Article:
As the new year kicks in, a number of diverse yet qualified opinions and pundits are back in full swing ringing the warning bells for the future of the US dollar crash, inflation and the fate of our markets.
In other words, is it all about to come crashing down? Should you run for the hills?
The short answer is “no.” The longer answer is “not yet.”
The U.S. Dollar: A History of Relative (Rather than Actual) Strength
As for the U.S. dollar, its story, like just about every story related to the securities market, the Main Street economy, the global currency exchange (FX market) or the destiny of precious metals essentially (and not surprisingly) boils down to one thing: The Fed.
We all remember the emergency measures taken by Bernanke’s Fed when the sub-prime mortgage crisis reared its hitherto ignored head and sent Wall Street and most of its broken banks to their knees in 2008.
The solution? Trillions of dollars were printed and interest rates were sent to zero.
In fact, so many dollars (over 3.5 trillion of them) were printed, that the world expected massive inflation and a tanking dollar. By 2010, the dollar had found a floor and gold had hit new highs as it was universally believed the dollar was in free-fall.
The Rest of the World Loved a Cheap Dollar
In this setting of low rates and a falling dollar, the rest of the world saw what they believed was a bargain. Countries and companies across the globe, from the emerging markets and Latin America to China and the Middle East, were all thinking the same thing: Borrow more dollars!
After all, rates in the U.S. were cheaper than in their own local currencies. Furthermore, with the Fed printing all that money, these foreign borrowers just assumed the diluted U.S. dollar had nowhere to go but down, and hence would be easier to repay.
And so, gobs and gobs of foreign sovereigns and CFOs took out 30-year adjustable-rate mortgages in dollar denominated debt and naturally assumed that when the day came to settle these debts, it would be painless, as the dollar would be even weaker (and hence easier) to pay back.
And so the U.S. dollar-denominated debt binge denominated took off!
Between 2008 and 2015, countries like Turkey, Hungary and Argentina went on a massive U.S. dollar borrowing binge, which explains why outstanding dollar-denominated debt in those ZIP codes now exceeds 50% of their GDP (!).
And they weren’t alone. Effectively the whole world was thinking the same thing and hence borrowing the same dollars at incredibly high levels, as the graph below confirms:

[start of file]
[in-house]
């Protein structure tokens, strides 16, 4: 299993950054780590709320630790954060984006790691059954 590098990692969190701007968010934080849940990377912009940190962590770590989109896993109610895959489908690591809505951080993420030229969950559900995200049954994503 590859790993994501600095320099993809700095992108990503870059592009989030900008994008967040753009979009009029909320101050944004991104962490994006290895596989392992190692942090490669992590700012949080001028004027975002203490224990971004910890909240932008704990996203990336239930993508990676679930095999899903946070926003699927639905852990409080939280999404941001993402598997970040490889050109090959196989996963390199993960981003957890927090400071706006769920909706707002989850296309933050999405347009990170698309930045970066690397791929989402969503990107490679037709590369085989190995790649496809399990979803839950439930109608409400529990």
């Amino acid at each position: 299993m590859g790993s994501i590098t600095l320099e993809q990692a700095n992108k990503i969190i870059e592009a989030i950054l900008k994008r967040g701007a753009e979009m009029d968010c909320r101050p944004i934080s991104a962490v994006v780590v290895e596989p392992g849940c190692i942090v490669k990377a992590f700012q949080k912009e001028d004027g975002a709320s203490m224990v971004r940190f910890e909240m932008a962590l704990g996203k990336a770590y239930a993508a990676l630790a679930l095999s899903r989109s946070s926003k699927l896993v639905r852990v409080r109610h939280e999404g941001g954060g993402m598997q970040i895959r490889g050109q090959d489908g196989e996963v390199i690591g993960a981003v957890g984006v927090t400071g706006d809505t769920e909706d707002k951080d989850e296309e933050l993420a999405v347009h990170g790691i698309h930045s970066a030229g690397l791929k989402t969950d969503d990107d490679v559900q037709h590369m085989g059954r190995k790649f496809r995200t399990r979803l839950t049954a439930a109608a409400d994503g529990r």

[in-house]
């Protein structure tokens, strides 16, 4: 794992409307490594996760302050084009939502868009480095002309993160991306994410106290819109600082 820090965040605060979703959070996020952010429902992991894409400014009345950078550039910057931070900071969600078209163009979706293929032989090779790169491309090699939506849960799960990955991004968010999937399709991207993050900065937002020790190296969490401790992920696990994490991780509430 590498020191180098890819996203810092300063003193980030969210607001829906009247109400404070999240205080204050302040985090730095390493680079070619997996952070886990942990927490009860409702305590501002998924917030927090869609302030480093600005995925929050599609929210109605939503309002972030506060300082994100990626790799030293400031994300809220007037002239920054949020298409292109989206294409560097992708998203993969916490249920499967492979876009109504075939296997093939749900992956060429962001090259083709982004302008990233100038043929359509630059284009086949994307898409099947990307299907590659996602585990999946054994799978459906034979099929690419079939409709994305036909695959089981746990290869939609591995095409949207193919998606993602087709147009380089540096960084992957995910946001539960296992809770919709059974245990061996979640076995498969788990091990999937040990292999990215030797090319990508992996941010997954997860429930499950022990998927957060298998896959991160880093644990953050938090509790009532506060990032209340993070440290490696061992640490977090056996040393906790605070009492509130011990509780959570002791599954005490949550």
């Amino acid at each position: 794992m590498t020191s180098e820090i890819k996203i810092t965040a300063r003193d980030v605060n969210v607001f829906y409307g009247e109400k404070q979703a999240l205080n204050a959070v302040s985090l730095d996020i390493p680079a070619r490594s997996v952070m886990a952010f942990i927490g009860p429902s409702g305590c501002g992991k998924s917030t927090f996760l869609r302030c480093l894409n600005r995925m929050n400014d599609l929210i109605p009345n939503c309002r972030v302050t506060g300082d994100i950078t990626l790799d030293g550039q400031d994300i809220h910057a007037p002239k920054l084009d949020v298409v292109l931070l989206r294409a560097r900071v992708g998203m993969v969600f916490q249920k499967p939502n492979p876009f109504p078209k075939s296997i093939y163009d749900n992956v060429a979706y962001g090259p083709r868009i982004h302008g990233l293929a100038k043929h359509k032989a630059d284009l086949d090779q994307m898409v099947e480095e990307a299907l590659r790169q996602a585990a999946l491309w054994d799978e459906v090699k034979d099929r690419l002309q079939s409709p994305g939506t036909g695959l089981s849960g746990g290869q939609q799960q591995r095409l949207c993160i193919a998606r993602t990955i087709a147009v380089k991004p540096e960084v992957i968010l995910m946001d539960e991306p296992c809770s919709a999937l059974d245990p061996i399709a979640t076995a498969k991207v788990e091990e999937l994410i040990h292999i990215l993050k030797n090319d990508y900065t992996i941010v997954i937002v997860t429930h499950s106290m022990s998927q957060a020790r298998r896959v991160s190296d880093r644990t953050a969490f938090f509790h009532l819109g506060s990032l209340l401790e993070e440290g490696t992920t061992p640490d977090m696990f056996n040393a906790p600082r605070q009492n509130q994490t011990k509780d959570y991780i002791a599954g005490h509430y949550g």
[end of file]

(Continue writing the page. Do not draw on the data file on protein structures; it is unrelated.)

But with all these countries and foreign companies doing the same thing at the same time, they unintentionally created their own nightmare.
That is, as widespread and simultaneous demand for the dollar hit the Moon, the dollar got stronger, not weaker.
This further meant that repayment of those debts got harder, not easier. The pain and cost of this dollar appreciated debt to foreign debtors has now reached record highs, which amount to 18% of global GDP.
Foreign Demand Sends the U.S. Dollar Up, Biting the Hand That Borrowed It
In order to borrow these once cheap U.S. dollars, foreign institutions and governments were thus selling their own local currencies to buy the Greenbacks necessary to repay the interest and principal on their original loans.
In this collective backdrop of global borrowing, demand for the US Dollar sky rocketed even more.
And as we learned in high school econ, when demand for something rises, so too does its price and value, which meant the US dollar rose in value relative to other currencies like the peso, yen and euro.
Even More Dollar Demand from Foreign Investors
Meanwhile, in Europe and Japan, bond yields had fallen below zero in the backdrop of an insane monetary policy running at full speed overseas. Pure madness.
Needless to say, if you’re a Japanese or European institution or pension fund looking for yield, where else could you go but the U.S.?
At 2% to 3% (depending on the year), even anemic U.S. yields were a heck of a lot better than anything foreign investors could find in their own markets.
Net result? More flows of foreign investment into U.S. markets.
This meant even more demand for U.S. stocks and bonds from the big investors overseas, which meant more and more of foreign players were dumping their yen and euros and buying US dollars, which meant more demand for dollars, and hence a rising valuation for dollars.
A rising dollar may seem like a good sign, but in central bank distorted backdrops like the post-08 new abnormal, a strong dollar actually does more damage than good.
First, a strong dollar makes it exceptionally hard for U.S. companies to compete in the international export market, as the cost of U.S. widgets is higher and thus less competitive overseas, which helps explain the horrifying decline in U.S. export hegemony since 2000, a topic we recently addressed directly.
A Rising Dollar and Rising Inflation?
Furthermore, as demand for the U.S. dollar increases, this can eventually cause a scenario where we see a rising dollar and inflation occurring at the same time, something most econ students, Fed chairmen and pundits say never happens.
But in a new abnormal in which central banks have so thoroughly changed the current rules of market action, anything can happen.
We are now seeing an over-supply of U.S. dollars occurring on two fronts: A) the Fed is printing again, with its balance-sheet now over $4 trillion and B) foreign inflows of U.S. dollars are at massive levels to both pay back dollar-denominated debt or capture the last crumbs of yield in our markets.
Such inflows of dollars can lead to unwanted inflation, the kind the Fed can neither “target” or control. With inflation comes rising rates, and rising rates are to debt bubble what shark fins are to a surfer-bad news.
Of course, we are taught that inflation only occurs when the dollar is diluted and weakening, but in the post-2008 central bank-driven Twilight Zone, we now face a scenario where the dollar can rise in strength at the same time rates and inflation are also rising.